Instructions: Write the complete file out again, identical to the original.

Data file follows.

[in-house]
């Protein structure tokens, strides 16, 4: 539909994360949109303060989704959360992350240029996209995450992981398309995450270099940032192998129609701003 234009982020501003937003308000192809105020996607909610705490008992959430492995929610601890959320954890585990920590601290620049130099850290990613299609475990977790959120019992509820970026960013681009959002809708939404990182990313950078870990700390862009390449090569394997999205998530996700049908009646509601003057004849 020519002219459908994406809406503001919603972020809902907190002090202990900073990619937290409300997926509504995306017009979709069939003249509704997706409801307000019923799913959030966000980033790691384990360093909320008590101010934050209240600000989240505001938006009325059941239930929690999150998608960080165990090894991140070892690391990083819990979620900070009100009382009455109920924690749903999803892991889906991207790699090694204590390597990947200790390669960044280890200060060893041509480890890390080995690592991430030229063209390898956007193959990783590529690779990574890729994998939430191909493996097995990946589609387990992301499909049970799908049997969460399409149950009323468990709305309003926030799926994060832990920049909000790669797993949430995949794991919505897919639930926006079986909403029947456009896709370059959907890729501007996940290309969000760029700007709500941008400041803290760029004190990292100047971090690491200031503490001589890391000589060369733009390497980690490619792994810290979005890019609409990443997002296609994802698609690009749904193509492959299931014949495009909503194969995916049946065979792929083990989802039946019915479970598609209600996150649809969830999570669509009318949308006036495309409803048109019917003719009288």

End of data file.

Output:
[in-house]
């Protein structure tokens, strides 16, 4: 539909994360949109303060989704959360992350240029996209995450992981398309995450270099940032192998129609701003 234009982020501003937003308000192809105020996607909610705490008992959430492995929610601890959320954890585990920590601290620049130099850290990613299609475990977790959120019992509820970026960013681009959002809708939404990182990313950078870990700390862009390449090569394997999205998530996700049908009646509601003057004849 020519002219459908994406809406503001919603972020809902907190002090202990900073990619937290409300997926509504995306017009979709069939003249509704997706409801307000019923799913959030966000980033790691384990360093909320008590101010934050209240600000989240505001938006009325059941239930929690999150998608960080165990090894991140070892690391990083819990979620900070009100009382009455109920924690749903999803892991889906991207790699090694204590390597990947200790390669960044280890200060060893041509480890890390080995690592991430030229063209390898956007193959990783590529690779990574890729994998939430191909493996097995990946589609387990992301499909049970799908049997969460399409149950009323468990709305309003926030799926994060832990920049909000790669797993949430995949794991919505897919639930926006079986909403029947456009896709370059959907890729501007996940290309969000760029700007709500941008400041803290760029004190990292100047971090690491200031503490001589890391000589060369733009390497980690490619792994810290979005890019609409990443997002296609994802698609690009749904193509492959299931014949495009909503194969995916049946065979792929083990989802039946019915479970598609209600996150649809969830999570669509009318949308006036495309409803048109019917003719009288």